Our solar system’s fourth planet is a fascinating world, and its atmosphere is a critical component of the entire Mars system. Recent discoveries by orbiters and rovers of liquid water flowing on the surface at present and in the past have highlighted the Earth-like character of our neighbor, yet these liquids wouldn’t flow without the atmosphere. Consequently, understanding the history of the atmosphere, specifically the integrated loss of matter to space through time and its role in the overall atmospheric evolution, is a critical step in determining Mars global evolution.
To address it, NASA’s MAVEN spacecraft has been in orbit around Mars since September 2014, seeking to understand processes driving the escape of atmospheric gases to space at present and their variations with solar and local heliospheric conditions together with geographical and seasonal influences. The first data are in (and archived in NASA’s Planetary Data System [http://pds.nasa.gov/]), and a special collection of papers simultaneously in Geophysical Research Letters (GRL) and Science provide a large number of key first results, including measurements of the overall geometry and variability of the magnetosphere, upper atmosphere, and ionosphere, and their responses to interplanetary coronal mass ejections and influxes of solar energetic particles. Four of the GRL papers provide an overview of the results and are offered with free access for a limited time.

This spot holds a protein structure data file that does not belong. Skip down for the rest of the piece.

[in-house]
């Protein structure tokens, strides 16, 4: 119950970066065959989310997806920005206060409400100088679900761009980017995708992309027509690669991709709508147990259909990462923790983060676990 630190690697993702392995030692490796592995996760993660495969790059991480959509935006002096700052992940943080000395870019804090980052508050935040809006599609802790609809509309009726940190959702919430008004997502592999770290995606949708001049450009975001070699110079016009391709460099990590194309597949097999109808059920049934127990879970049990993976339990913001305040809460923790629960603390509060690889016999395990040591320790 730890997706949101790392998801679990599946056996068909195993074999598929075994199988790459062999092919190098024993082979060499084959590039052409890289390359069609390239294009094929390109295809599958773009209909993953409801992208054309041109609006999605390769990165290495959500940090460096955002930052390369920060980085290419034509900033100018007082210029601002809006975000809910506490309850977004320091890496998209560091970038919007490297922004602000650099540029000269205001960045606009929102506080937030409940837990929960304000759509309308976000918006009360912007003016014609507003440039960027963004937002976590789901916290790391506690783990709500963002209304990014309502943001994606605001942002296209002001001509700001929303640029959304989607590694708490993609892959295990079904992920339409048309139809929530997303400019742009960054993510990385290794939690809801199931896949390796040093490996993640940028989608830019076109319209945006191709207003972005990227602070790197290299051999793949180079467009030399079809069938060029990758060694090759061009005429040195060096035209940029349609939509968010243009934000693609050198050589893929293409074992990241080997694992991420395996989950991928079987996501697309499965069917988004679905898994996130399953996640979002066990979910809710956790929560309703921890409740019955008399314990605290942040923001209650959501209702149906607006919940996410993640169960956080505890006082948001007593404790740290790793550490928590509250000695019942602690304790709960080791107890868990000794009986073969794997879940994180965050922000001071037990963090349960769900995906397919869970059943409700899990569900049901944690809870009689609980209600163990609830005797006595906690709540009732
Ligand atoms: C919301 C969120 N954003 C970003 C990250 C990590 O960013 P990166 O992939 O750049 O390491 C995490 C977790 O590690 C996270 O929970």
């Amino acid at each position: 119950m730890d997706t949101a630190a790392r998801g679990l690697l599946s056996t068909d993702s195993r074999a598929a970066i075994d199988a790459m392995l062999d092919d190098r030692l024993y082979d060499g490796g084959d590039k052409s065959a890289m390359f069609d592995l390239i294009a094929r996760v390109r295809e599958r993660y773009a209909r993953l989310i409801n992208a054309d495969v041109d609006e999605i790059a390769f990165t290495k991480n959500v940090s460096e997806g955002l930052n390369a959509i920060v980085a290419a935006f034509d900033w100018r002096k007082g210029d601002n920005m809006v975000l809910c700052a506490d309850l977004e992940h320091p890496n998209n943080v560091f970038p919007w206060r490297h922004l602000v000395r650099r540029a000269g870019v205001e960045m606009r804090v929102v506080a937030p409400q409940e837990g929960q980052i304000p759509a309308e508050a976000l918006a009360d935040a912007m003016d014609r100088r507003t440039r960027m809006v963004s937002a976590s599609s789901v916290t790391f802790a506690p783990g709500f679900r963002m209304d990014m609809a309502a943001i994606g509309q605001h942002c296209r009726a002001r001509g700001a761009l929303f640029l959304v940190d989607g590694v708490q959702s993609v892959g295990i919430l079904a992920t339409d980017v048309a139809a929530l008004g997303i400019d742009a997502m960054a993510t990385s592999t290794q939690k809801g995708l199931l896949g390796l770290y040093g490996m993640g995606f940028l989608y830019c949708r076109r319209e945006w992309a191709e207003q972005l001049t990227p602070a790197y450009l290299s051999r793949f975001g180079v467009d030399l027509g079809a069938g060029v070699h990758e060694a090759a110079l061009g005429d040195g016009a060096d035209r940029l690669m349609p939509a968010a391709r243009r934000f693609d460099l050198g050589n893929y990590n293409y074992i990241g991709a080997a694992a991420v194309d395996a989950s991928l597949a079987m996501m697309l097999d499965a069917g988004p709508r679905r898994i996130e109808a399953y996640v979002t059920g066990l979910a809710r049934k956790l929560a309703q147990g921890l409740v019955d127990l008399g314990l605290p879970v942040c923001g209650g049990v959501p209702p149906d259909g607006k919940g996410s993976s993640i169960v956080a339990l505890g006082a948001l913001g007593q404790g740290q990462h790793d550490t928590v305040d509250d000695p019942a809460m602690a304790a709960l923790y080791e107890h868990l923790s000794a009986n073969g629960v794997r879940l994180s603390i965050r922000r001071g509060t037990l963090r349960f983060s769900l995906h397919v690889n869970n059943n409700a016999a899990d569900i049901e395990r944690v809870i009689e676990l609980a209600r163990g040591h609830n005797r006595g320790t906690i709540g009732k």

This work is a remarkable achievement of the MAVEN team and the broader scientific community. Exciting new results from 10 new instruments are detailed in the 44 GRL papers and 4 Science papers. The necessary coordination takes advantage of the expertise of the MAVEN team and the best practices of the GRL and Science publishing philosophies to maximize the transfer of knowledge to the community. This community also played an essential role in the collection’s creation because the large influx of related papers necessitated a diligent pool of reviewers working within GRL’s short turn-around times, with some pressed into service up to three times.
This special collection marks a giant leap forward in our understanding of the Martian system. It reaches across disciplines, will have an immediate impact on broader Mars and solar system sciences, and will be widely read for years to come.
—Andrew Dombard, Benoit Lavraud, and W. K. Peterson, Editors, Geophysical Research Letters, email: [email protected]; and Noah Diffenbaugh, Editor in Chief, Geophysical Research Letters